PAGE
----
0.5    Keep straight (L)
1.4    Fork R (L = return)
         N 38 47.232' W 110 41.513'  alt=6700'
3.0    DT ends, sign-in trail box
         N 38 46.200' W 110 40.865'
         Straight S on ST, follow red dashes
4.0    Keep straight - R (red dashes) at sign
         N 38 45.780' W 110 40.190'
6.0    Cement Hill. Drop into wash and turn L
6.7    Climb R out of Iron Wash
         N 38 44.812' W 110 38.685' alt=6020
7.1    Fork R onto Orange Trail
         N 38 44.700' W 110 38.497'
8.2    Fork R onto Blue Trail
         N 38 44.420' W 110 39.011'
         Alternate: continue (L) on Orange
                            fork R on Green Trail at mile 11
12.0  Green Trail joins on L, keep straight
         N 38 45.032' W 110 42.239' alt=6580
15.3  R on gravel road
         N 38 46.049' W 110 44.839' alt=6800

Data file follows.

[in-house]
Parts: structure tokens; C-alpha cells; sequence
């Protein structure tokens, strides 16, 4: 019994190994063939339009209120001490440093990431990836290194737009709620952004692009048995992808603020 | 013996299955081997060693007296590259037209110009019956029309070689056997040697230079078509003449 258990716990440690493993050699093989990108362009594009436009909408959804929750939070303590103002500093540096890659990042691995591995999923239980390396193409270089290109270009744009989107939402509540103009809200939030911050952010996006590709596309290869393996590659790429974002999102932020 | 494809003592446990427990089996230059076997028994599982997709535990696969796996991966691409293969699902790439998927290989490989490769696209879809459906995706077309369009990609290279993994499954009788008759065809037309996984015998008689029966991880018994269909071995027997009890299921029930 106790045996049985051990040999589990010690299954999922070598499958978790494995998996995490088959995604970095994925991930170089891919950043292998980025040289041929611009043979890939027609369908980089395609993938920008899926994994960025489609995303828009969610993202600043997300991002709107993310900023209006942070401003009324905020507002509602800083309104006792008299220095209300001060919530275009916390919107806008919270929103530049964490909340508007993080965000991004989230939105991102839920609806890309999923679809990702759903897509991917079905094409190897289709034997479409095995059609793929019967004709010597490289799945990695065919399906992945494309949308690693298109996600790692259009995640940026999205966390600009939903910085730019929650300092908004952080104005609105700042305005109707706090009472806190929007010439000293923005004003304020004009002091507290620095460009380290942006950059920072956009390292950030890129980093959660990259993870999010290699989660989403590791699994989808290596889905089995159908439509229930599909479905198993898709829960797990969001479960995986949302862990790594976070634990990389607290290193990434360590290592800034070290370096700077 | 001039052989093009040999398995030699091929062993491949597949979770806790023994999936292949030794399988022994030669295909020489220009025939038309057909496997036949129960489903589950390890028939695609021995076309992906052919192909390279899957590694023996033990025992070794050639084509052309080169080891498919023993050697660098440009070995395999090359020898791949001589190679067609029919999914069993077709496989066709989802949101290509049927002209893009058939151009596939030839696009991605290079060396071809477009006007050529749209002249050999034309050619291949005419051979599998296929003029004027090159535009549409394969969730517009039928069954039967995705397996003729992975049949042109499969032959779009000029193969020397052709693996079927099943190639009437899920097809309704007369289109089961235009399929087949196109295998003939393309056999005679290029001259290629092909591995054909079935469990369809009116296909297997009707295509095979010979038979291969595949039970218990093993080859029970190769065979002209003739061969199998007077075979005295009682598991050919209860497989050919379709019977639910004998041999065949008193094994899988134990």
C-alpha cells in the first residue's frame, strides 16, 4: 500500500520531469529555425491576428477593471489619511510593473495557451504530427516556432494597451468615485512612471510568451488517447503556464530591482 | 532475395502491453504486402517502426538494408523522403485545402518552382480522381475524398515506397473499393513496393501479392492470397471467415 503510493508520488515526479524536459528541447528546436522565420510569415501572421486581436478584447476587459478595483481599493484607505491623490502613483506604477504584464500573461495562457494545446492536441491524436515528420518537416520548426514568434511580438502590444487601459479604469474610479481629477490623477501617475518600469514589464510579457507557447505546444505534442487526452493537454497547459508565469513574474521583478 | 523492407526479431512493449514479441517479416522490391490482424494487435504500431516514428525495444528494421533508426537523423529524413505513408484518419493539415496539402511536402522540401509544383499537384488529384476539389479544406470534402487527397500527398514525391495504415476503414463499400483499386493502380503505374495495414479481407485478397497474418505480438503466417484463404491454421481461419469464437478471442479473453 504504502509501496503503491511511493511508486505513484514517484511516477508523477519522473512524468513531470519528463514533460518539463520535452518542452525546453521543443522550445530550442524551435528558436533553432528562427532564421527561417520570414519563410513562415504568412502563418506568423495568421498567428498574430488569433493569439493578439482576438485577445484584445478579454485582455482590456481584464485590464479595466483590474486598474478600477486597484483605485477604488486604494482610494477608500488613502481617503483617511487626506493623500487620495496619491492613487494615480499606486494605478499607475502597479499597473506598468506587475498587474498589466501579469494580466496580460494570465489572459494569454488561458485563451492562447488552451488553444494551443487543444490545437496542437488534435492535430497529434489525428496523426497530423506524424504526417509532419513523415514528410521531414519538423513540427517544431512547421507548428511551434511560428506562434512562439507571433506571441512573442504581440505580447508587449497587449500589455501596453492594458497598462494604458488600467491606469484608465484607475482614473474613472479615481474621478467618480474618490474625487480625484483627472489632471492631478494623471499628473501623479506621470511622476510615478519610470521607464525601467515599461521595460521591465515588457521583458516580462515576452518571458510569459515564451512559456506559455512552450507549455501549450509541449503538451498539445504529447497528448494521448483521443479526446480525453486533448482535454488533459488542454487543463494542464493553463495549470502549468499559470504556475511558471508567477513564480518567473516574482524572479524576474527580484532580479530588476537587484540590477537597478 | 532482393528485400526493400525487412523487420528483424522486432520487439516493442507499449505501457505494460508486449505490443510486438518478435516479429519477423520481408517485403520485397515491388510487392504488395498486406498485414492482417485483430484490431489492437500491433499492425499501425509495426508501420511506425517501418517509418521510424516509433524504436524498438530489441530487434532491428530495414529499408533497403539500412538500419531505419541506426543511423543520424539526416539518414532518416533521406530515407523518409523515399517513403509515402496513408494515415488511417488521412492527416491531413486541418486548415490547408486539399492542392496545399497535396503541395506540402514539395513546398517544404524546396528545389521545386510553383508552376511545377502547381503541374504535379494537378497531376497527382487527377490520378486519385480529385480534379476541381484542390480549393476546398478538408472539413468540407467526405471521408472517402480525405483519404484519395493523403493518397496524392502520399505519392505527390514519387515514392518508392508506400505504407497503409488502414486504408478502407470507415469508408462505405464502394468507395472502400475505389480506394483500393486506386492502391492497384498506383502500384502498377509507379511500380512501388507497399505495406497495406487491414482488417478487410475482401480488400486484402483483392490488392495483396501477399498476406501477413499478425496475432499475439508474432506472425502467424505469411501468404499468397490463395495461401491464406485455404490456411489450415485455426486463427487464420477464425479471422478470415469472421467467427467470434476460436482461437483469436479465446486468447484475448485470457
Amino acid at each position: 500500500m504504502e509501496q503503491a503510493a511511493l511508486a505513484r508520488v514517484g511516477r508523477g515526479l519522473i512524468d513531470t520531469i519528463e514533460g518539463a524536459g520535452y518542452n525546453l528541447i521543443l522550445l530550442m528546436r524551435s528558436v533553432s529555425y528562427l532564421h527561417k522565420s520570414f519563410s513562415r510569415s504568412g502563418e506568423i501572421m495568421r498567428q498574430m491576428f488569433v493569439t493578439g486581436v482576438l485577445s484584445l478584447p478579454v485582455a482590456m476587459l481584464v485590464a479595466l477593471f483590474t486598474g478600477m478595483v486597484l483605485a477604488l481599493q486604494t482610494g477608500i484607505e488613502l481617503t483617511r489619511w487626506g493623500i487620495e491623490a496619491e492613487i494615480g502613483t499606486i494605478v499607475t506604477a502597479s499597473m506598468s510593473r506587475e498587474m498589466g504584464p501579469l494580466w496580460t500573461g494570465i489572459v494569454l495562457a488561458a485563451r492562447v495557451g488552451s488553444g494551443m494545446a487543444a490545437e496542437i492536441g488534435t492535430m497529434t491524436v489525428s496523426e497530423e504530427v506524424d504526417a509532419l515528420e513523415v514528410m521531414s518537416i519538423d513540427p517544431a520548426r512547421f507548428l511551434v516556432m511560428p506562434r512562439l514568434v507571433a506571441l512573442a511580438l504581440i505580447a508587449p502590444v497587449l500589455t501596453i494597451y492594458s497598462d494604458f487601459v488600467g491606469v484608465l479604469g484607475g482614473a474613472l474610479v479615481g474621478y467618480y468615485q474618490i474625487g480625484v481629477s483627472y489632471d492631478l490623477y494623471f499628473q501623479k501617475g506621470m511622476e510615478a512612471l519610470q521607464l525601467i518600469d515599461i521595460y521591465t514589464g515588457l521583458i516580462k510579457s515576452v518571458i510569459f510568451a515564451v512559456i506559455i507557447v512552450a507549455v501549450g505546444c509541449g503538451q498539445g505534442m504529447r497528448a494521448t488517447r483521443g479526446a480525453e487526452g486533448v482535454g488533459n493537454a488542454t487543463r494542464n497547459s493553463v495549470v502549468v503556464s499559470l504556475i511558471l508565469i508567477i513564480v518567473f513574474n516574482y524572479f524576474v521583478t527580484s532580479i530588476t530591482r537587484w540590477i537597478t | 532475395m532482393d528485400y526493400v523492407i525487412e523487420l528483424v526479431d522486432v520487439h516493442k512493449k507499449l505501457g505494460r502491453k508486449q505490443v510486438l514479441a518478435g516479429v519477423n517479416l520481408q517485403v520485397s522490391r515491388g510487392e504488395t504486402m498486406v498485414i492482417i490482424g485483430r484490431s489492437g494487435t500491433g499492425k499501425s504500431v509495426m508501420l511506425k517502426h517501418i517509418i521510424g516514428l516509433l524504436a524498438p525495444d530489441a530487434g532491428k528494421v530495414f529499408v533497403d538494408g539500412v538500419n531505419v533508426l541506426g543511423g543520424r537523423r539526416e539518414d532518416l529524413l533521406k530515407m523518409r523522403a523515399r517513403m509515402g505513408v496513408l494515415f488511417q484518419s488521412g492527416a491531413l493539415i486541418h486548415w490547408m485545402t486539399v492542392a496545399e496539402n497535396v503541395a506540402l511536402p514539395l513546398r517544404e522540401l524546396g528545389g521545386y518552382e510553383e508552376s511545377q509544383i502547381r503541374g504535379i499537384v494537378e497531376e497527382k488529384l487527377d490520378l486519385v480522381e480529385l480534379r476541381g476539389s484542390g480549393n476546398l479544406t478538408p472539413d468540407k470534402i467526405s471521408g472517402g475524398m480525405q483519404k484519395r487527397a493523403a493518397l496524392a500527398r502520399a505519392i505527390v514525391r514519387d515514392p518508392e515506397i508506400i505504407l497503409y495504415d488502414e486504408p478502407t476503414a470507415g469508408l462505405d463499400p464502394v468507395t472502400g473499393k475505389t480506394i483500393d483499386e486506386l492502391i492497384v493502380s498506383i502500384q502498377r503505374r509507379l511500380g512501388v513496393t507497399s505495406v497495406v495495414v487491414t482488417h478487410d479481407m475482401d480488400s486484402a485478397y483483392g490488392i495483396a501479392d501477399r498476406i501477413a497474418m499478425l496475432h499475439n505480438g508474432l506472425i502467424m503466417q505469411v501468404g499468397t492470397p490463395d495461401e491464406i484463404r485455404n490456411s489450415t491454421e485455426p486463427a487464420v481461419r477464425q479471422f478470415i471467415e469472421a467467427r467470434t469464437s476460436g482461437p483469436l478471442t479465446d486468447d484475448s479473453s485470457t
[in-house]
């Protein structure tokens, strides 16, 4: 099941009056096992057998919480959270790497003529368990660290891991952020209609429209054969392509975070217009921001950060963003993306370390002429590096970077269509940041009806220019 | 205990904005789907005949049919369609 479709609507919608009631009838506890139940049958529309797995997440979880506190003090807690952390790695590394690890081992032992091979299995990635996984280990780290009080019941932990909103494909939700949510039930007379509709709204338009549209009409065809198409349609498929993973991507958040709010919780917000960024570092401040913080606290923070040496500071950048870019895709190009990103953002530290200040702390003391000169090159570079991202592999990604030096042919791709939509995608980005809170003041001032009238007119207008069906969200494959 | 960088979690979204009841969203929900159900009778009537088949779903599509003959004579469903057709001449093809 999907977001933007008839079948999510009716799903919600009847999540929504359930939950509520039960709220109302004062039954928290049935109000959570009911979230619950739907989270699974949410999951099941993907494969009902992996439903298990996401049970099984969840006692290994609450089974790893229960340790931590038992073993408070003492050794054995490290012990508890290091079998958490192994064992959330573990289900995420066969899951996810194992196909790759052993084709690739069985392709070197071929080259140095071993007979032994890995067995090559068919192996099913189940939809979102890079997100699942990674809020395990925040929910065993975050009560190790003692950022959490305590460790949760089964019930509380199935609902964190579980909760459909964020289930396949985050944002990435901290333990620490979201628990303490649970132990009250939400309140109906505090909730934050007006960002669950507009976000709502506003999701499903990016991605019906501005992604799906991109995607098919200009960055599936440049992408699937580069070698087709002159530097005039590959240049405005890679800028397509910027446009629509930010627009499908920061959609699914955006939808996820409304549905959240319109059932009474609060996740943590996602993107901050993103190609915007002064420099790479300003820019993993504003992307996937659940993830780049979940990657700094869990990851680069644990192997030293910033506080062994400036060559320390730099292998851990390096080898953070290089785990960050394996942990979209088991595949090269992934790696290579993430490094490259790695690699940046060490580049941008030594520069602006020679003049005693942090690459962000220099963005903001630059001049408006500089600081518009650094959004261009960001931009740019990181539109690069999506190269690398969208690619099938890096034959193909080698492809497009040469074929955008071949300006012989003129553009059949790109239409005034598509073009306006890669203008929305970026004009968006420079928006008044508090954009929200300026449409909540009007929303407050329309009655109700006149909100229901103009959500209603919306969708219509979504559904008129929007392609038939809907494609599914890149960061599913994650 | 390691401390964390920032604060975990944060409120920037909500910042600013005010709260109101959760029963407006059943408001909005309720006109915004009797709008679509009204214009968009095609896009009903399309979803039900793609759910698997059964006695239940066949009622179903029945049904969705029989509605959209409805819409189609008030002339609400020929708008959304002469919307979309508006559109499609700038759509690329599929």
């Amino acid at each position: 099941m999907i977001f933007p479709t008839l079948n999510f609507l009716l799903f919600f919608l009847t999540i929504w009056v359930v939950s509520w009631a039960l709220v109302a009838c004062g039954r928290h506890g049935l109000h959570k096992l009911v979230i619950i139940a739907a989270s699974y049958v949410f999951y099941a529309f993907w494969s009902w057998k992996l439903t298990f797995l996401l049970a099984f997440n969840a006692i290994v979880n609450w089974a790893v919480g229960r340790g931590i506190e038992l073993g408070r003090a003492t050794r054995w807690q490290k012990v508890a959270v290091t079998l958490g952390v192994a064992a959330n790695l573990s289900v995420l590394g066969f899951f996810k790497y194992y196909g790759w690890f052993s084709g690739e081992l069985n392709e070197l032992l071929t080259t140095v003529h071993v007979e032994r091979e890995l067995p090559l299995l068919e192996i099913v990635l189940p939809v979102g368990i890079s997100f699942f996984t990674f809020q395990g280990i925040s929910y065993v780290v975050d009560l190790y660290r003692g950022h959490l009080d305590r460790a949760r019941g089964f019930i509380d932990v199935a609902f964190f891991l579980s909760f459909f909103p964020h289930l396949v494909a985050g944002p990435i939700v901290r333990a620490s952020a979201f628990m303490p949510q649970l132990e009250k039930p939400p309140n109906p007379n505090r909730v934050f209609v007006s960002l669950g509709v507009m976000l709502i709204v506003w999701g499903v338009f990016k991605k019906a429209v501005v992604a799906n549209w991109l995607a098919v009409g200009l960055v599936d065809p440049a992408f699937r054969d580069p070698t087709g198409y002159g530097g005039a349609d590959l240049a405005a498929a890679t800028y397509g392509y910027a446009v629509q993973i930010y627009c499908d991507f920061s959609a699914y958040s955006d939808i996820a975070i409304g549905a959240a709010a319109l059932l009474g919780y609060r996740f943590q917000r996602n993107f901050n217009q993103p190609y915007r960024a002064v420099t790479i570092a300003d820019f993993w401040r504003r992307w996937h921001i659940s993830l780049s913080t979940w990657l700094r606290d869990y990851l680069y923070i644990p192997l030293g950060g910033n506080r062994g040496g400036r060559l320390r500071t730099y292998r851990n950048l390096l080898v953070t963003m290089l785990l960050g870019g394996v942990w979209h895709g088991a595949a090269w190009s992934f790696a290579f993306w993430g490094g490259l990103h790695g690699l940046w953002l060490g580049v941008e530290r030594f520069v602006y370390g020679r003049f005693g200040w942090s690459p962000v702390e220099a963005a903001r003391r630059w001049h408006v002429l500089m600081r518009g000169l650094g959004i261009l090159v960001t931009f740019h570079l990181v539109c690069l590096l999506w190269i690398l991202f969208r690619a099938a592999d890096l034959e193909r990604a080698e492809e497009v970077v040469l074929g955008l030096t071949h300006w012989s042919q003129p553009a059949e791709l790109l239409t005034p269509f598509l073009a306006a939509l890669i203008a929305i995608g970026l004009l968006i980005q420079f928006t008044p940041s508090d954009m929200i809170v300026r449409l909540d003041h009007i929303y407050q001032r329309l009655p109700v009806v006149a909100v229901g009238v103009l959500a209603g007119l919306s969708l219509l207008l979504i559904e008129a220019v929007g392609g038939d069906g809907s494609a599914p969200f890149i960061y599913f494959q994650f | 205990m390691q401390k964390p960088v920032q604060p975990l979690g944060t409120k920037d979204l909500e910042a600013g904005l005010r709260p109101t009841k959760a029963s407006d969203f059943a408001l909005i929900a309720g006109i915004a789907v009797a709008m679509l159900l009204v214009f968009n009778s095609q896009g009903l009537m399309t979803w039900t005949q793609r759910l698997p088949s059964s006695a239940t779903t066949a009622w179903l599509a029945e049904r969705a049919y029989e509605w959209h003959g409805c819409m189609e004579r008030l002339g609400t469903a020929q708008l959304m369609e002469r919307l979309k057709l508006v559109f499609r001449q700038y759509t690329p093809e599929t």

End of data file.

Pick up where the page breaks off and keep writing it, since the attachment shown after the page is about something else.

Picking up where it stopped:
Keep straight (R) at intersections
18.3  R on trailhead doubletrack
18.4  Back at car
Getting there:  On US-6 approaching Green River, turn right (westbound) on I-70. Drive 25 miles and exit at Ranch Exit 131. (Note: this exit was numbered 129 until a few years ago, and is still shown that way on most maps.) Turn left under the freeway, then veer right with the road. Keep straight at all intersections. Note a first cattle guard at mile 3.2. After crossing a second cattle guard at 6.7, descend and turn left on a small road at mile 7.6. Park on the left 0.1 mile down the road, just before the wash, N 38 47.340' W 110 42.583'. Begin the ride by continuing on the road.
Riding Resources:
Printable one-page guide
GPS track files (right-click and "Save as..."):
    Garmin      GPX  (includes nearby options)
Topo map for printing:  Low-res area   High-res loop
Lodging, camping, shops:   Links to San Rafael area resources